Lawyers for U.S. Army Private Bradley Manning say the soldier was young and naive, but had good intentions of making the world a better place by leaking hundreds of thousands of classified documents to the WikiLeaks website.
But during opening statements at Manning's court-martial at Fort Meade, Maryland, prosecutors said the sensitive documents he released fell into enemy hands. They said they have evidence Osama bin Laden asked for and received information given to WikiLeaks.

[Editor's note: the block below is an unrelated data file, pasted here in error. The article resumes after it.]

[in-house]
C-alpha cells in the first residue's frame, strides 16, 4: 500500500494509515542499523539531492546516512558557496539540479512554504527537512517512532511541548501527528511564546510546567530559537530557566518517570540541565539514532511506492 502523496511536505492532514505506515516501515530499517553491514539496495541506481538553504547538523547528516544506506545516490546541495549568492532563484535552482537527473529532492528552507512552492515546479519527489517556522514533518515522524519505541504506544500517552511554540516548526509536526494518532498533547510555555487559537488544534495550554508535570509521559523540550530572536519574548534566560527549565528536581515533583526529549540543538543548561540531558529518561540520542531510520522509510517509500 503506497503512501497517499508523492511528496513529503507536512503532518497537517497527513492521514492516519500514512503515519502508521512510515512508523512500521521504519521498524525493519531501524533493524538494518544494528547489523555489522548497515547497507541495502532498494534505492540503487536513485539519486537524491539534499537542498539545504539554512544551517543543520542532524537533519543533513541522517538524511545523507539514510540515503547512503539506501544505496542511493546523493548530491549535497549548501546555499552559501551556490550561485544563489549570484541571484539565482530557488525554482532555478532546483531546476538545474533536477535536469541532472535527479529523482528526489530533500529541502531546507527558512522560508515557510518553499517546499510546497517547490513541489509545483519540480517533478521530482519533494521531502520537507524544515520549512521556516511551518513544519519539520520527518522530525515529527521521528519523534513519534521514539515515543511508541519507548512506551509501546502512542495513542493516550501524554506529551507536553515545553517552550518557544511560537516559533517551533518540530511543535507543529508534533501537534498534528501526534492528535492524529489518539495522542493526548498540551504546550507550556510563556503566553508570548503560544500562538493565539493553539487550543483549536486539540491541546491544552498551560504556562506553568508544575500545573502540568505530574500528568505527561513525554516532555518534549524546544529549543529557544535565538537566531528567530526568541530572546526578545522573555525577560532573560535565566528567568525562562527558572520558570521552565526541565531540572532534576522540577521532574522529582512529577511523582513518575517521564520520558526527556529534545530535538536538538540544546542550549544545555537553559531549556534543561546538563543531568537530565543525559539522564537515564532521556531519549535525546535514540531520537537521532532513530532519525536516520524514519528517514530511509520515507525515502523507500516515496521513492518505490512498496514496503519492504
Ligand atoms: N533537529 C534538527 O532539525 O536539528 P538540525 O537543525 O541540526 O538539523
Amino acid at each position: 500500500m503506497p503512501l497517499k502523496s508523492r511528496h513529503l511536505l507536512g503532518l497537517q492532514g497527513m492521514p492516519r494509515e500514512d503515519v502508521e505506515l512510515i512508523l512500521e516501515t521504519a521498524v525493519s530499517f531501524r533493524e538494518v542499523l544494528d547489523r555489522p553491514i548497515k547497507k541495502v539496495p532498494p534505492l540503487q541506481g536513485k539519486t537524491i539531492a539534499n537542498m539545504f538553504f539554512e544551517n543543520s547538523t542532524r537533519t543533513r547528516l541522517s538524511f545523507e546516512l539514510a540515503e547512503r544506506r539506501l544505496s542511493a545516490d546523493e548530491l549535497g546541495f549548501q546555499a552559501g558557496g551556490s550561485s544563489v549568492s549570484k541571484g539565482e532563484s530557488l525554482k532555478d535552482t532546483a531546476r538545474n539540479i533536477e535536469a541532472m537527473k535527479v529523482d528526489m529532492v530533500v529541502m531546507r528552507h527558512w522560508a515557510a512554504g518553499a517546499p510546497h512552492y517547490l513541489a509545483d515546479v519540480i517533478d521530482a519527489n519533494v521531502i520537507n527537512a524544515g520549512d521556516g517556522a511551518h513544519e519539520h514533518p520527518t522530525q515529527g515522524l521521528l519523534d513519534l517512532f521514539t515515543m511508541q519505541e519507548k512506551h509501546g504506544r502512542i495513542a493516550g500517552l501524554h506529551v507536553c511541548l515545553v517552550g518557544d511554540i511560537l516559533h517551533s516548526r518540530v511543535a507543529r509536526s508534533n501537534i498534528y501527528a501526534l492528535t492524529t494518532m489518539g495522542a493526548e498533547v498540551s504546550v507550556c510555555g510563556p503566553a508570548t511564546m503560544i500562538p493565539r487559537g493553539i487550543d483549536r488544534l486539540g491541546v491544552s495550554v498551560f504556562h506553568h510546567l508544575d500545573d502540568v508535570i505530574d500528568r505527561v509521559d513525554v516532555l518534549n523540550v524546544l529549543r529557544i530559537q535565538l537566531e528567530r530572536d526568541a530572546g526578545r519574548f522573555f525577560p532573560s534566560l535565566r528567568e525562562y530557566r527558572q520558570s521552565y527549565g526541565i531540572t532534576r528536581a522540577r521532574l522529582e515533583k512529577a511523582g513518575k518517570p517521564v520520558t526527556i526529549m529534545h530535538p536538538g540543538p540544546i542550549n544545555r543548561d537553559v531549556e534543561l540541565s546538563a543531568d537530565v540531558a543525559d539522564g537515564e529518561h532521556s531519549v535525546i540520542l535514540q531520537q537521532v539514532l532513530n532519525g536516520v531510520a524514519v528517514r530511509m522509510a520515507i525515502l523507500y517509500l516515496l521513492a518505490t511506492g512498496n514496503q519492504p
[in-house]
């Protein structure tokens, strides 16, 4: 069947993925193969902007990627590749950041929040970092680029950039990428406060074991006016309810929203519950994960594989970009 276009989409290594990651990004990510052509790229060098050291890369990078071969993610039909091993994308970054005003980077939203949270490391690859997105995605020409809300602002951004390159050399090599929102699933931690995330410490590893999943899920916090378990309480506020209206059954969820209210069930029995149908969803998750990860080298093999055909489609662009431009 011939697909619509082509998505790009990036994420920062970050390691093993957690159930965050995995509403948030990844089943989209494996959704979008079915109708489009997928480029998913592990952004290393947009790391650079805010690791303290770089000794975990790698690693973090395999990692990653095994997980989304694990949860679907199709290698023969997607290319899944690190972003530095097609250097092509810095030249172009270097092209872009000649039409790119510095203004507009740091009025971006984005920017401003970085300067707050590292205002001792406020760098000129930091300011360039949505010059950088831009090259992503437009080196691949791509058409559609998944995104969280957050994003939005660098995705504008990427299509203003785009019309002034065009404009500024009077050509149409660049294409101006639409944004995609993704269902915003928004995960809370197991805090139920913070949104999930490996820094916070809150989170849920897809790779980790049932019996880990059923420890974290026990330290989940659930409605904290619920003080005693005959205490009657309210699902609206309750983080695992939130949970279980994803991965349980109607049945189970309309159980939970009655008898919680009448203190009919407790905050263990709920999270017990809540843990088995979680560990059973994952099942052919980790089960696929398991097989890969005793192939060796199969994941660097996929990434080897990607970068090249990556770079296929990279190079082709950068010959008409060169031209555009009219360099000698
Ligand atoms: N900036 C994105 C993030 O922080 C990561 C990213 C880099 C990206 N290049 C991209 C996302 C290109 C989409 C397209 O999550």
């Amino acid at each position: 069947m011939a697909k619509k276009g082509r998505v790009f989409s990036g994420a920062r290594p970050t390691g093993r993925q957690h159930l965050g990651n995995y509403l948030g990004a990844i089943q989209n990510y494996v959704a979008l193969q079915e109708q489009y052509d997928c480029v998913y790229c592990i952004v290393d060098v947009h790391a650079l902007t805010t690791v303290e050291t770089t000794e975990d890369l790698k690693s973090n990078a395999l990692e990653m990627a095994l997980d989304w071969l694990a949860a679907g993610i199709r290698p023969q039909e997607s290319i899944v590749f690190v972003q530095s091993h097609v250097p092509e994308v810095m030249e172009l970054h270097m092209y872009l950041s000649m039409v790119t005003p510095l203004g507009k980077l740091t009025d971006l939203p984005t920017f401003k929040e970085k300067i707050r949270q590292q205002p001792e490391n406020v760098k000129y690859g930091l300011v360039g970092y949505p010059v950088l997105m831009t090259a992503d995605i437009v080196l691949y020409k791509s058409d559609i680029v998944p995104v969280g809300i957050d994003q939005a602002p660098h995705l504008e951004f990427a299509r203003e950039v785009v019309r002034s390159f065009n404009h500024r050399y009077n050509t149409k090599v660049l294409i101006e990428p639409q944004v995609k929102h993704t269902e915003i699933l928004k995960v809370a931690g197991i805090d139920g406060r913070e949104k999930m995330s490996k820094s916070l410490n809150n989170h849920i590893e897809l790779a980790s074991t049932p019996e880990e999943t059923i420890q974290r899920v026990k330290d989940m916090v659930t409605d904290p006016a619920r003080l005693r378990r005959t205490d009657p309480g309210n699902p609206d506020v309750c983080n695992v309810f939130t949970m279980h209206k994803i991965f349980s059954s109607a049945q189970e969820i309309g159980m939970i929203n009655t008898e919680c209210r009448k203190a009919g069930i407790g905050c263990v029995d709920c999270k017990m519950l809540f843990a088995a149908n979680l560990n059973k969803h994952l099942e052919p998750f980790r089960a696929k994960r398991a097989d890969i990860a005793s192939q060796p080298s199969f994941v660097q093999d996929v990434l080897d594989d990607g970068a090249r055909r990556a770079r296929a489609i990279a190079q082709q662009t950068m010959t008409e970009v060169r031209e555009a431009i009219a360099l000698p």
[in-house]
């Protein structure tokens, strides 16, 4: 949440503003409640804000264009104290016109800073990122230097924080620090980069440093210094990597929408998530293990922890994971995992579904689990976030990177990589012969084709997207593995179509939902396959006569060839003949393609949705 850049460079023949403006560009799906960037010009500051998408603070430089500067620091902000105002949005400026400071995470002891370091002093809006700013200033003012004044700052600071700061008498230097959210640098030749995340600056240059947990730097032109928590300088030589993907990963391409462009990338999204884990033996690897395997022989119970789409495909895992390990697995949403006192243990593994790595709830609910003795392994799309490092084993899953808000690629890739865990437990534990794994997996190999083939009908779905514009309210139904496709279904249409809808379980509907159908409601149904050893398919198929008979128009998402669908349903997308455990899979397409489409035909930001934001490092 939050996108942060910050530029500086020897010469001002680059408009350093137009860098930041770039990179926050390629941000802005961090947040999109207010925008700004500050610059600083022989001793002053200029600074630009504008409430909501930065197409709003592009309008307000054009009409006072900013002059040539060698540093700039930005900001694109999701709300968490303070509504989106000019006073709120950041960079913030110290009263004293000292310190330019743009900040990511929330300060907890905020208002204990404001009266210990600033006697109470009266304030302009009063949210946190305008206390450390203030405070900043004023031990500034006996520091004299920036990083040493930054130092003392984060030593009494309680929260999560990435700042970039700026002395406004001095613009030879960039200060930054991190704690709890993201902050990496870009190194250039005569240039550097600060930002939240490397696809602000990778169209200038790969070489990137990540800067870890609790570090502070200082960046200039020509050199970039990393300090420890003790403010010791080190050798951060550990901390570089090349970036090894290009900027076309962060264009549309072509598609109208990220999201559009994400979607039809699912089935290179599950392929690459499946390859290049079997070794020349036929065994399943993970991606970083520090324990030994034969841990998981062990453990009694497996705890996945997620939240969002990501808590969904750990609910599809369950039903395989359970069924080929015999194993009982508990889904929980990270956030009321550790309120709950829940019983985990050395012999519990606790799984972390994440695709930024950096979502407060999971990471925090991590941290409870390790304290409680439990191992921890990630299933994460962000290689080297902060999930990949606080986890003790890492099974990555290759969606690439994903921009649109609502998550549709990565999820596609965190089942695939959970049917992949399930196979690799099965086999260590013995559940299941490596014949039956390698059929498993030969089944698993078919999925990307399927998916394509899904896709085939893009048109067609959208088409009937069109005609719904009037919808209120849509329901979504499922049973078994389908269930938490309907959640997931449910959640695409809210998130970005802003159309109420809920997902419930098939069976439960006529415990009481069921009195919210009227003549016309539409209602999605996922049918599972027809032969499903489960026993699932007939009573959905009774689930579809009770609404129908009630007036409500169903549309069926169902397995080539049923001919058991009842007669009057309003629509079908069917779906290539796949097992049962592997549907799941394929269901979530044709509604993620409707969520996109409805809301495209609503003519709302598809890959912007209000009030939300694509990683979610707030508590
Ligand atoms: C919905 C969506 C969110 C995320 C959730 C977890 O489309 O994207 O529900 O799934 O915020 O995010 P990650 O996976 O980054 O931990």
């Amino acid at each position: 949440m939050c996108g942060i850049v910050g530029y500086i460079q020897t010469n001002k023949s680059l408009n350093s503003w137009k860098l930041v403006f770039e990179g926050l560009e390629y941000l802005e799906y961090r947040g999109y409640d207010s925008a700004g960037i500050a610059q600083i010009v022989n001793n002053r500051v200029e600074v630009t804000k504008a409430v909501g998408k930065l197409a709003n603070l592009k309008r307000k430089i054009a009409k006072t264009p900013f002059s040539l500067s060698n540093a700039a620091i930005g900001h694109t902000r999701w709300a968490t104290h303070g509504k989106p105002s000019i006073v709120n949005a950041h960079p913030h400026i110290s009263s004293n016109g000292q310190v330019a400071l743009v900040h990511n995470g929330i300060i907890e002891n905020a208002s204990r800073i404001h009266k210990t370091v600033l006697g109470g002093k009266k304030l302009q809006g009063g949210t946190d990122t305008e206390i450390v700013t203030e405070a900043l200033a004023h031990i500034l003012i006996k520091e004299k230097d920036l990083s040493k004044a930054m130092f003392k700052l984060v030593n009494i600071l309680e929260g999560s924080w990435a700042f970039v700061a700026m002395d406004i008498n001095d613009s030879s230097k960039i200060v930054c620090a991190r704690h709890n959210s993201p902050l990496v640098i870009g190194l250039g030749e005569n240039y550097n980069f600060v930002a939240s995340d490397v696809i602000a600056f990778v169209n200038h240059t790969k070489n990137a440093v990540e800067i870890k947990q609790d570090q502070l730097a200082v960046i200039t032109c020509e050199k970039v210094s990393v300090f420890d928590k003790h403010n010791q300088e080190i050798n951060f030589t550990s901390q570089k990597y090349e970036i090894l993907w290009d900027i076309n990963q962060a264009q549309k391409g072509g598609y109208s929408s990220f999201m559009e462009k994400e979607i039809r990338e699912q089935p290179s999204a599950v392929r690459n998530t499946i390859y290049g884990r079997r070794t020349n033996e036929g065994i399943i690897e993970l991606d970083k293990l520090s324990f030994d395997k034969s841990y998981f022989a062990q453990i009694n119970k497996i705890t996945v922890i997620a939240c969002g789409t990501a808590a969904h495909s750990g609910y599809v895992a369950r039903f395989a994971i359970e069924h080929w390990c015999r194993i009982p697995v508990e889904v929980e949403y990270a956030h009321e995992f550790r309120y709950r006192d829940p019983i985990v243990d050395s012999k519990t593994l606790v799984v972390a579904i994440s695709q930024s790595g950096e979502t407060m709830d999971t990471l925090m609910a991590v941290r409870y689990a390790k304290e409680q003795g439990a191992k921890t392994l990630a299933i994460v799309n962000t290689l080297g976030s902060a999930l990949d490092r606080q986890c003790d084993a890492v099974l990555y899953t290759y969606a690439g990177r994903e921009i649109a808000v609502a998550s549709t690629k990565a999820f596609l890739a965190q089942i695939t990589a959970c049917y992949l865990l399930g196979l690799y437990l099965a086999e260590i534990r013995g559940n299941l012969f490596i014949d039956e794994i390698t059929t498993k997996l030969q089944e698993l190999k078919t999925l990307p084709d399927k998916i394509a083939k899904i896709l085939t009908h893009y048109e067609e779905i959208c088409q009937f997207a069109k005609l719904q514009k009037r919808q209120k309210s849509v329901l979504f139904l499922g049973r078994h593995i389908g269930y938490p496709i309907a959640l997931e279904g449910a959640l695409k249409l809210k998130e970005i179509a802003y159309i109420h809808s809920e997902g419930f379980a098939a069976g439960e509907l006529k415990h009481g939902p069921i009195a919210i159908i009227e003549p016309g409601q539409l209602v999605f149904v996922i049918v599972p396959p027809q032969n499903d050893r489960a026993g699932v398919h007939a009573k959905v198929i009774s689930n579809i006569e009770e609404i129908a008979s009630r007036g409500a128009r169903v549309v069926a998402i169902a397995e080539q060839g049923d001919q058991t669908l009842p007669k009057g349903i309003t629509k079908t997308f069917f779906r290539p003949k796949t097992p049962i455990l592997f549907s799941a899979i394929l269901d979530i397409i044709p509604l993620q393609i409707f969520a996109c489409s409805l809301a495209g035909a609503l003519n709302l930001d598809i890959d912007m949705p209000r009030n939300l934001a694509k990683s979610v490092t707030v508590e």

Manning faces 20 years in prison for pleading guilty in February to 10 of the 22 charges brought against him. But at this trial he could receive a life sentence if convicted of aiding the enemy.
The 25-year-old intelligence analyst was arrested in 2010 while serving in Iraq. He admitted giving WikiLeaks diplomatic cables and battlefield reports from the U.S.-led wars in Iraq and Afghanistan, saying he wanted to spark public debate on U.S. policy.
Manning supporters say he exposed mistakes the Pentagon would never admit. But prosecutors say he put the lives of U.S. soldiers in danger.